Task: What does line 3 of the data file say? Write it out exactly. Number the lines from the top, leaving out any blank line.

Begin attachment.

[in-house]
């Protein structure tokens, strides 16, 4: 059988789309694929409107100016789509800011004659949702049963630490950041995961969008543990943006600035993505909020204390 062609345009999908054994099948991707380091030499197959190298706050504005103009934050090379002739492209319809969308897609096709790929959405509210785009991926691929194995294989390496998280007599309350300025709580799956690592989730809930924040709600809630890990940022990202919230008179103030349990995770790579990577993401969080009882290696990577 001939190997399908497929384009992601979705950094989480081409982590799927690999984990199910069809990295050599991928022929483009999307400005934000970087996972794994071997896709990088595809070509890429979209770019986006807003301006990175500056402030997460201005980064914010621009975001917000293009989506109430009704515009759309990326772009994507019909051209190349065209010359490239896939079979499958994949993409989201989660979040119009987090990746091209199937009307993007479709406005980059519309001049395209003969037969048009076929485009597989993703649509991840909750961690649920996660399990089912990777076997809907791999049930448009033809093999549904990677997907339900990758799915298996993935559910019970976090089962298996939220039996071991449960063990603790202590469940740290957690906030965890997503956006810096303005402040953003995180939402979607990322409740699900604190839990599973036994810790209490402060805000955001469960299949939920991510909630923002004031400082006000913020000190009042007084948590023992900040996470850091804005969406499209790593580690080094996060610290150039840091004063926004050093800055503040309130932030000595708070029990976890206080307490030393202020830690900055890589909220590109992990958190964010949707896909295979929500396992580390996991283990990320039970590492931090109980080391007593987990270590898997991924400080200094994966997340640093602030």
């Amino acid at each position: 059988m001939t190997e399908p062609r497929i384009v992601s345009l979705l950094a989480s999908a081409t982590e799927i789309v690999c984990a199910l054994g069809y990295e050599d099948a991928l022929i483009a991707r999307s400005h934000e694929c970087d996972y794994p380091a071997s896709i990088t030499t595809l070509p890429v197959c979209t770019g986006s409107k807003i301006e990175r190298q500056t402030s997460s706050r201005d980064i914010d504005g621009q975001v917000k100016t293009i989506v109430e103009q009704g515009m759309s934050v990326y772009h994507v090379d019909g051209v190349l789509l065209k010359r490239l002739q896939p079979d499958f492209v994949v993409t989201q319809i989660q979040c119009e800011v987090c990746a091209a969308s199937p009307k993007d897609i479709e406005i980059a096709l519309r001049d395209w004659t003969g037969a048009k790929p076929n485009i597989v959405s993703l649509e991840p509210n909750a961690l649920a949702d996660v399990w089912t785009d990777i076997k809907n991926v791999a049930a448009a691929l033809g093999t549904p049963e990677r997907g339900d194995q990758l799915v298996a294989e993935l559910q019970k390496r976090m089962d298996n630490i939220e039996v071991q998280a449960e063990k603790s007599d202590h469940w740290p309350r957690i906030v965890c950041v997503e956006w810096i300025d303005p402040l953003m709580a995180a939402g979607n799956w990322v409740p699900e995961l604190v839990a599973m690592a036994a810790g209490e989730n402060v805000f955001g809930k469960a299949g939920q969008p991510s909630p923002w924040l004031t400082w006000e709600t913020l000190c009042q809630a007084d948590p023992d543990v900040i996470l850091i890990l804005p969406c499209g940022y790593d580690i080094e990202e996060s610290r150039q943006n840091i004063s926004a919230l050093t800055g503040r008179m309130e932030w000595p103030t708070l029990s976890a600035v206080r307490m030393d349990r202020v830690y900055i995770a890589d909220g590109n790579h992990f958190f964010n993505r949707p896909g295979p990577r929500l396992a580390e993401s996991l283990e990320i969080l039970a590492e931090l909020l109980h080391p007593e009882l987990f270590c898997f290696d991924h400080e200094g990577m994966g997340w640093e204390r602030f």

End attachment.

């Amino acid at each position: 059988m001939t190997e399908p062609r497929i384009v992601s345009l979705l950094a989480s999908a081409t982590e799927i789309v690999c984990a199910l054994g069809y990295e050599d099948a991928l022929i483009a991707r999307s400005h934000e694929c970087d996972y794994p380091a071997s896709i990088t030499t595809l070509p890429v197959c979209t770019g986006s409107k807003i301006e990175r190298q500056t402030s997460s706050r201005d980064i914010d504005g621009q975001v917000k100016t293009i989506v109430e103009q009704g515009m759309s934050v990326y772009h994507v090379d019909g051209v190349l789509l065209k010359r490239l002739q896939p079979d499958f492209v994949v993409t989201q319809i989660q979040c119009e800011v987090c990746a091209a969308s199937p009307k993007d897609i479709e406005i980059a096709l519309r001049d395209w004659t003969g037969a048009k790929p076929n485009i597989v959405s993703l649509e991840p509210n909750a961690l649920a949702d996660v399990w089912t785009d990777i076997k809907n991926v791999a049930a448009a691929l033809g093999t549904p049963e990677r997907g339900d194995q990758l799915v298996a294989e993935l559910q019970k390496r976090m089962d298996n630490i939220e039996v071991q998280a449960e063990k603790s007599d202590h469940w740290p309350r957690i906030v965890c950041v997503e956006w810096i300025d303005p402040l953003m709580a995180a939402g979607n799956w990322v409740p699900e995961l604190v839990a599973m690592a036994a810790g209490e989730n402060v805000f955001g809930k469960a299949g939920q969008p991510s909630p923002w924040l004031t400082w006000e709600t913020l000190c009042q809630a007084d948590p023992d543990v900040i996470l850091i890990l804005p969406c499209g940022y790593d580690i080094e990202e996060s610290r150039q943006n840091i004063s926004a919230l050093t800055g503040r008179m309130e932030w000595p103030t708070l029990s976890a600035v206080r307490m030393d349990r202020v830690y900055i995770a890589d909220g590109n790579h992990f958190f964010n993505r949707p896909g295979p990577r929500l396992a580390e993401s996991l283990e990320i969080l039970a590492e931090l909020l109980h080391p007593e009882l987990f270590c898997f290696d991924h400080e200094g990577m994966g997340w640093e204390r602030f």